It starts with America’s democratic culture. Instead of seeing toxic partisanship as bad for America, Trump made it central to his office. Never seeking to represent the majority of Americans who did not vote for him. Faced by an outpouring of peaceful protest after the George Floyd killing, his instinct was not to heal, but to depict it as an orgy of looting and left-wing violence — part of a pattern of stoking racial tension. Today, 40% of the electorate believes the other side is not just misguided, but evil.
The Trump presidency’s most head-spinning feature is his contempt for the truth. Nothing he says can be believed — including calling Biden corrupt. Trump voters like his willingness to offend. But America’s system of checks and balances suffers. This president calls for his opponents to be locked up; uses the Department of Justice to conduct vendettas; commutes the sentences of supporters convicted of serious crimes; gives his family plum jobs; and offers foreign governments protection in exchange for dirt on a rival. When a president casts doubt on the integrity of an election, he undermines the democracy he has sworn to defend.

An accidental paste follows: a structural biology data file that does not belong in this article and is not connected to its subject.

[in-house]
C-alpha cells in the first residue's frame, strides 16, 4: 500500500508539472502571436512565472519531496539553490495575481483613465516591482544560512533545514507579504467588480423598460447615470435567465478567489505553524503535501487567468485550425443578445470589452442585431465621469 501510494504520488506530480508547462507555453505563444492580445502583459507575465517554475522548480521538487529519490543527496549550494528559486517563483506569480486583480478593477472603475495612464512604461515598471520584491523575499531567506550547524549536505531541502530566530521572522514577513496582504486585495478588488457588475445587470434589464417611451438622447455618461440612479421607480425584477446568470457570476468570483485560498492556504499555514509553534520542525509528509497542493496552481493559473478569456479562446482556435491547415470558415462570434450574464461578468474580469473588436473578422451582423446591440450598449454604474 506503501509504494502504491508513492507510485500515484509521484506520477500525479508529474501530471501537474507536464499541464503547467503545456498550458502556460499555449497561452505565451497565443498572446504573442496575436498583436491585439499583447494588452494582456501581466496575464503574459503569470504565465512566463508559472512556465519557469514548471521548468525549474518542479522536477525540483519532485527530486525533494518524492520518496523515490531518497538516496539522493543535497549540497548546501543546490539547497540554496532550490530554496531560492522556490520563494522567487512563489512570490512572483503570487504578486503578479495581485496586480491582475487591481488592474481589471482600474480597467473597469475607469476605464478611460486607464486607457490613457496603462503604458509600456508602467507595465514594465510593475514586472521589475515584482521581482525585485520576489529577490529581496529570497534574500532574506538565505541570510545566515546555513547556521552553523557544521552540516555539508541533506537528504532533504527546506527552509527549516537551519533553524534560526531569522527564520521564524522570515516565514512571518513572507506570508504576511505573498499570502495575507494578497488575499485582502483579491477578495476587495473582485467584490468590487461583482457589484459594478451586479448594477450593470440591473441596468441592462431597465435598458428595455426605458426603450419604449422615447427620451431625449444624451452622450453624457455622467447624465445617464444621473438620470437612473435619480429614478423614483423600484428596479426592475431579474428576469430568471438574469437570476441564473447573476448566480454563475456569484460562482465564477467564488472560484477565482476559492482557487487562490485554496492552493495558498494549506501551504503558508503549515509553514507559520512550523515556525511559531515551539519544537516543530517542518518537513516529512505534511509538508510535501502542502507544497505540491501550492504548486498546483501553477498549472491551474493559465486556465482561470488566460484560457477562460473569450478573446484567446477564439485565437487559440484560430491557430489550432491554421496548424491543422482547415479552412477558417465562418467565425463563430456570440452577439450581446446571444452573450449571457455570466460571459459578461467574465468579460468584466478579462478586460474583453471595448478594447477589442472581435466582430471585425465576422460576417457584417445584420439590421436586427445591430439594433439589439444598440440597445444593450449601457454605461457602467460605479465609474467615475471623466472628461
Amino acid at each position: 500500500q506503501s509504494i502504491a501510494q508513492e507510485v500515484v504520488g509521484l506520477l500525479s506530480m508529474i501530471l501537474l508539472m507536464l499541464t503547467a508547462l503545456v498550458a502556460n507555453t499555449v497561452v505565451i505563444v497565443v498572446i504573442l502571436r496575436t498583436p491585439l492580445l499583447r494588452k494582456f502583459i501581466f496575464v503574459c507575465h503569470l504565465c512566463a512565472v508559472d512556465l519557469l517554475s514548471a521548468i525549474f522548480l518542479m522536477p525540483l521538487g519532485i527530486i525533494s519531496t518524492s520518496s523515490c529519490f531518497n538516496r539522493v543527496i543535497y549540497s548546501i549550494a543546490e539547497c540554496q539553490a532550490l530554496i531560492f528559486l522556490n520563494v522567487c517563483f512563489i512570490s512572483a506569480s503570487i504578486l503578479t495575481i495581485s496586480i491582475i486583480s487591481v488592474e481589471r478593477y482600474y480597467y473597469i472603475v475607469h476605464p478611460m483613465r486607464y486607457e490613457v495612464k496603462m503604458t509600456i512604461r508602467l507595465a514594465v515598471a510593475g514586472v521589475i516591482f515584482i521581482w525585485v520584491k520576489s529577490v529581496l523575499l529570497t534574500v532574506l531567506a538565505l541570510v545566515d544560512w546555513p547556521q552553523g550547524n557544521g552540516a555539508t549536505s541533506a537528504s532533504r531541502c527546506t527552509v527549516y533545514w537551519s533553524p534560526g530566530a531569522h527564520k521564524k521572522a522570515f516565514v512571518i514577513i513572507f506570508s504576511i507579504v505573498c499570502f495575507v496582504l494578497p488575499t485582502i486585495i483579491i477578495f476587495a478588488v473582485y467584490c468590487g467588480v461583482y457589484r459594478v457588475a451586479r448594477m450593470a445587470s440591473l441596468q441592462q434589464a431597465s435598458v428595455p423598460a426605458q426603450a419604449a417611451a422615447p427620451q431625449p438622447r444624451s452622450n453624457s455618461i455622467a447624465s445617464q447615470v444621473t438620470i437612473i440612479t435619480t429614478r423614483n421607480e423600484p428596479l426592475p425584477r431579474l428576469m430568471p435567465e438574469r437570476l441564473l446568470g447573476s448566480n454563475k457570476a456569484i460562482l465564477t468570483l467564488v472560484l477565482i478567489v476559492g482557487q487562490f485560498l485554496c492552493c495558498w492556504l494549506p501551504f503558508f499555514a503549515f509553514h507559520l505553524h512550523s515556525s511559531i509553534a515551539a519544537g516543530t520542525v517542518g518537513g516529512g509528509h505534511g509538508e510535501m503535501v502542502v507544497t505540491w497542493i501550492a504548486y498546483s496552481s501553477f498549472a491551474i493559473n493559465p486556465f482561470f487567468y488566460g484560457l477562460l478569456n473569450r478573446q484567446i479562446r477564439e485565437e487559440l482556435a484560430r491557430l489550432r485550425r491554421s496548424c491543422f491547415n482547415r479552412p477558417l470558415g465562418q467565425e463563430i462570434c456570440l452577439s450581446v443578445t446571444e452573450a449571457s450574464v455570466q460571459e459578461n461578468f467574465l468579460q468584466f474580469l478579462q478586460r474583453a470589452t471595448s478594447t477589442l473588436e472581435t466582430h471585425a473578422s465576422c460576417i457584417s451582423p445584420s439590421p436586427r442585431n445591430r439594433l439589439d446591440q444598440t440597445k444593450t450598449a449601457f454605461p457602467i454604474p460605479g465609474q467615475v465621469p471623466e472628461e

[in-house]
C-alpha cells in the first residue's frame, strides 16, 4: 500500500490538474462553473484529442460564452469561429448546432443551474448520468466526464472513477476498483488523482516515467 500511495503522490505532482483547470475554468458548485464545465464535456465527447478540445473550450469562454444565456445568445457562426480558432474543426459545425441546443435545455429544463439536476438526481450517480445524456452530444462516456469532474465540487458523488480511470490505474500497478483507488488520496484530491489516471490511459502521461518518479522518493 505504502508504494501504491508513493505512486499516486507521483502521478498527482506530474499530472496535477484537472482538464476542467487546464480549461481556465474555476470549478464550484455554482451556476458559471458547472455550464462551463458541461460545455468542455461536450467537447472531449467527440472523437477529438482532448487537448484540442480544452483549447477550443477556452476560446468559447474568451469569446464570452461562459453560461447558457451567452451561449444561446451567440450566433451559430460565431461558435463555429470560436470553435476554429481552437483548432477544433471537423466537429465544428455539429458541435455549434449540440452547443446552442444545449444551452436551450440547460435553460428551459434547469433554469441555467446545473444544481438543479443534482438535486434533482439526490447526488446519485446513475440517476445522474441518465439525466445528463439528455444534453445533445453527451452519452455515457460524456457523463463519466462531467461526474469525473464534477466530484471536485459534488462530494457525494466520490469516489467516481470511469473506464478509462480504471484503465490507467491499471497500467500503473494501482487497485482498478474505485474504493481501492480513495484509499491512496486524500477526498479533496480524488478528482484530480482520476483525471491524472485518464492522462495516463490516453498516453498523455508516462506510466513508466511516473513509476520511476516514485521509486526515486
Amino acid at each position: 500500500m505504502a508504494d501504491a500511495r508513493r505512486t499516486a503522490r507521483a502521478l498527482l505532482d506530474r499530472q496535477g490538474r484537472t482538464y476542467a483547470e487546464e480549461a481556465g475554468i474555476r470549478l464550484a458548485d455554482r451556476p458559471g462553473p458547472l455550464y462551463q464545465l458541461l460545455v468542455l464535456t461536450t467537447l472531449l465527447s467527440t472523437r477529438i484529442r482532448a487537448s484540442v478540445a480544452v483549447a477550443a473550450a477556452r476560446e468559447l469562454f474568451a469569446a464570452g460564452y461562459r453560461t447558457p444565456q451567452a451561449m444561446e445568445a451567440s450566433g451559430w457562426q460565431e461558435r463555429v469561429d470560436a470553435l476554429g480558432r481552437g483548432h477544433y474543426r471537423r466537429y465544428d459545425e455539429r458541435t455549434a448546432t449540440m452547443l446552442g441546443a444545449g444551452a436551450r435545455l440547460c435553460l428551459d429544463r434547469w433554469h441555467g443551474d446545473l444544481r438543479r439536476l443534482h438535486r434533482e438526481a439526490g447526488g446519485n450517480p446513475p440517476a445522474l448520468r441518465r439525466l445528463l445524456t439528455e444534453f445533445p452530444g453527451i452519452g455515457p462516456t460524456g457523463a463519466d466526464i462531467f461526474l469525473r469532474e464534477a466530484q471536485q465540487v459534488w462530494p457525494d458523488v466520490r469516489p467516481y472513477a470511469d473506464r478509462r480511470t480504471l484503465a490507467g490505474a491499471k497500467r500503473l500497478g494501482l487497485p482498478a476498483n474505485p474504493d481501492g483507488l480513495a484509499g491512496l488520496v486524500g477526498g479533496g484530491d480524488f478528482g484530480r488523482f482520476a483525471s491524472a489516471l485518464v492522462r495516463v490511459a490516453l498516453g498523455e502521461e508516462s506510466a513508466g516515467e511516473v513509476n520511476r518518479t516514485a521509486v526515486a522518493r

Partisanship and lying also undermine policy. Look at covid-19. Trump had a chance to unite his country around a well organized response. Instead he saw Democratic governors as rivals or scapegoats; muzzled and belittled America’s world-class institutions, such as the Centers for Disease Control and Prevention; sneered at science, including over masks; and has continued to misrepresent the evident truth about the epidemic and its consequences. America has many of the world’s best scientists. It also has one of world’s highest covid-19 fatality rates.
Alliances magnify America’s influence in the world. When countries that have fought alongside America look on his leadership, they struggle to recognize the place they admire.